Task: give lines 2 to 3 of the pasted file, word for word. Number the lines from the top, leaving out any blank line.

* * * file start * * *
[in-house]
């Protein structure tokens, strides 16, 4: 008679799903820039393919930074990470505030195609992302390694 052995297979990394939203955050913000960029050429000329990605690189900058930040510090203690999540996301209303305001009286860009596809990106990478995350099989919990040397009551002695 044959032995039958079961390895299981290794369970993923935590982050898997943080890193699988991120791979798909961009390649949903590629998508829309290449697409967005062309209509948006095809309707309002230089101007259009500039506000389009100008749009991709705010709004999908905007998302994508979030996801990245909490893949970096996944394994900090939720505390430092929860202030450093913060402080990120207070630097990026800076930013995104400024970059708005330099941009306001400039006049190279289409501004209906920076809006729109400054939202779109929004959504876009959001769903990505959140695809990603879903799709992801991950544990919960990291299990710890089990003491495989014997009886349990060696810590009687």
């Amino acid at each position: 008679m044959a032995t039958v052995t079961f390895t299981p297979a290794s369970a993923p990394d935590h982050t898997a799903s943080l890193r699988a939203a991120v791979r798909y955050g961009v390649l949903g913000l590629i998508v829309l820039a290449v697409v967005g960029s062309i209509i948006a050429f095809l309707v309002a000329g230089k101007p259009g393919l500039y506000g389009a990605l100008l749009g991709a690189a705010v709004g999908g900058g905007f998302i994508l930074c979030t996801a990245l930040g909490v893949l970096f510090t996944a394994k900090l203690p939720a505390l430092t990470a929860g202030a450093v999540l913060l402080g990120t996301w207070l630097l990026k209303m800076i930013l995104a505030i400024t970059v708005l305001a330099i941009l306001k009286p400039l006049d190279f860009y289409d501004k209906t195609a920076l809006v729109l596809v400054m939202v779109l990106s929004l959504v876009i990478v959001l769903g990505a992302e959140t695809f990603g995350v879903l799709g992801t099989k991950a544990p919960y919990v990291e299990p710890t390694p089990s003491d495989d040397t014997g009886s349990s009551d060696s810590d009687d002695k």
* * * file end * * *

């Protein structure tokens, strides 16, 4: 008679799903820039393919930074990470505030195609992302390694 052995297979990394939203955050913000960029050429000329990605690189900058930040510090203690999540996301209303305001009286860009596809990106990478995350099989919990040397009551002695 044959032995039958079961390895299981290794369970993923935590982050898997943080890193699988991120791979798909961009390649949903590629998508829309290449697409967005062309209509948006095809309707309002230089101007259009500039506000389009100008749009991709705010709004999908905007998302994508979030996801990245909490893949970096996944394994900090939720505390430092929860202030450093913060402080990120207070630097990026800076930013995104400024970059708005330099941009306001400039006049190279289409501004209906920076809006729109400054939202779109929004959504876009959001769903990505959140695809990603879903799709992801991950544990919960990291299990710890089990003491495989014997009886349990060696810590009687």
């Amino acid at each position: 008679m044959a032995t039958v052995t079961f390895t299981p297979a290794s369970a993923p990394d935590h982050t898997a799903s943080l890193r699988a939203a991120v791979r798909y955050g961009v390649l949903g913000l590629i998508v829309l820039a290449v697409v967005g960029s062309i209509i948006a050429f095809l309707v309002a000329g230089k101007p259009g393919l500039y506000g389009a990605l100008l749009g991709a690189a705010v709004g999908g900058g905007f998302i994508l930074c979030t996801a990245l930040g909490v893949l970096f510090t996944a394994k900090l203690p939720a505390l430092t990470a929860g202030a450093v999540l913060l402080g990120t996301w207070l630097l990026k209303m800076i930013l995104a505030i400024t970059v708005l305001a330099i941009l306001k009286p400039l006049d190279f860009y289409d501004k209906t195609a920076l809006v729109l596809v400054m939202v779109l990106s929004l959504v876009i990478v959001l769903g990505a992302e959140t695809f990603g995350v879903l799709g992801t099989k991950a544990p919960y919990v990291e299990p710890t390694p089990s003491d495989d040397t014997g009886s349990s009551d060696s810590d009687d002695k």